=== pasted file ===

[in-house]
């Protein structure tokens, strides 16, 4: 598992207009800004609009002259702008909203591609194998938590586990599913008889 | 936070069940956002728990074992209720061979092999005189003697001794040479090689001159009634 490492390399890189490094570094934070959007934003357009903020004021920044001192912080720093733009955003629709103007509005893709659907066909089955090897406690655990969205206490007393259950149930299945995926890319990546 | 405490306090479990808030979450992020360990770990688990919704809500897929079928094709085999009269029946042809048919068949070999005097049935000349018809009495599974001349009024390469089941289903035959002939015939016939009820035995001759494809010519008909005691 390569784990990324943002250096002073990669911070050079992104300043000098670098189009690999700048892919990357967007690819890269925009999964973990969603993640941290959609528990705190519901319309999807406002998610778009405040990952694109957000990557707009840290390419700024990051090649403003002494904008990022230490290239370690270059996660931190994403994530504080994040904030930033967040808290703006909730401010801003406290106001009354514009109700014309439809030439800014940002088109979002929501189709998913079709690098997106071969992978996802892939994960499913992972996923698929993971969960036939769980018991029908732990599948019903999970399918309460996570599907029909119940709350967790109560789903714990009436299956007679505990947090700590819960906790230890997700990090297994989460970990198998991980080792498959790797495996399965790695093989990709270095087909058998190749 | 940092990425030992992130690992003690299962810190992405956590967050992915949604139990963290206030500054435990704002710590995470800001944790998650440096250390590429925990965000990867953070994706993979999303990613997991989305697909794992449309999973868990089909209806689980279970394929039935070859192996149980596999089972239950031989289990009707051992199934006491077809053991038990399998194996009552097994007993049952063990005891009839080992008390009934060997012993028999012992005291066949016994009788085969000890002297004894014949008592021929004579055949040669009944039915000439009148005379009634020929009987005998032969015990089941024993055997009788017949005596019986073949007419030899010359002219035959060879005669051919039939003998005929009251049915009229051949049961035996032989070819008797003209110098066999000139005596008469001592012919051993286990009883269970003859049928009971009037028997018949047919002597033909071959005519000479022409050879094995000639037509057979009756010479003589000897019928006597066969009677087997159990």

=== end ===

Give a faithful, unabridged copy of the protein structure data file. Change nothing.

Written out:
[in-house]
């Protein structure tokens, strides 16, 4: 598992207009800004609009002259702008909203591609194998938590586990599913008889 | 936070069940956002728990074992209720061979092999005189003697001794040479090689001159009634 490492390399890189490094570094934070959007934003357009903020004021920044001192912080720093733009955003629709103007509005893709659907066909089955090897406690655990969205206490007393259950149930299945995926890319990546 | 405490306090479990808030979450992020360990770990688990919704809500897929079928094709085999009269029946042809048919068949070999005097049935000349018809009495599974001349009024390469089941289903035959002939015939016939009820035995001759494809010519008909005691 390569784990990324943002250096002073990669911070050079992104300043000098670098189009690999700048892919990357967007690819890269925009999964973990969603993640941290959609528990705190519901319309999807406002998610778009405040990952694109957000990557707009840290390419700024990051090649403003002494904008990022230490290239370690270059996660931190994403994530504080994040904030930033967040808290703006909730401010801003406290106001009354514009109700014309439809030439800014940002088109979002929501189709998913079709690098997106071969992978996802892939994960499913992972996923698929993971969960036939769980018991029908732990599948019903999970399918309460996570599907029909119940709350967790109560789903714990009436299956007679505990947090700590819960906790230890997700990090297994989460970990198998991980080792498959790797495996399965790695093989990709270095087909058998190749 | 940092990425030992992130690992003690299962810190992405956590967050992915949604139990963290206030500054435990704002710590995470800001944790998650440096250390590429925990965000990867953070994706993979999303990613997991989305697909794992449309999973868990089909209806689980279970394929039935070859192996149980596999089972239950031989289990009707051992199934006491077809053991038990399998194996009552097994007993049952063990005891009839080992008390009934060997012993028999012992005291066949016994009788085969000890002297004894014949008592021929004579055949040669009944039915000439009148005379009634020929009987005998032969015990089941024993055997009788017949005596019986073949007419030899010359002219035959060879005669051919039939003998005929009251049915009229051949049961035996032989070819008797003209110098066999000139005596008469001592012919051993286990009883269970003859049928009971009037028997018949047919002597033909071959005519000479022409050879094995000639037509057979009756010479003589000897019928006597066969009677087997159990």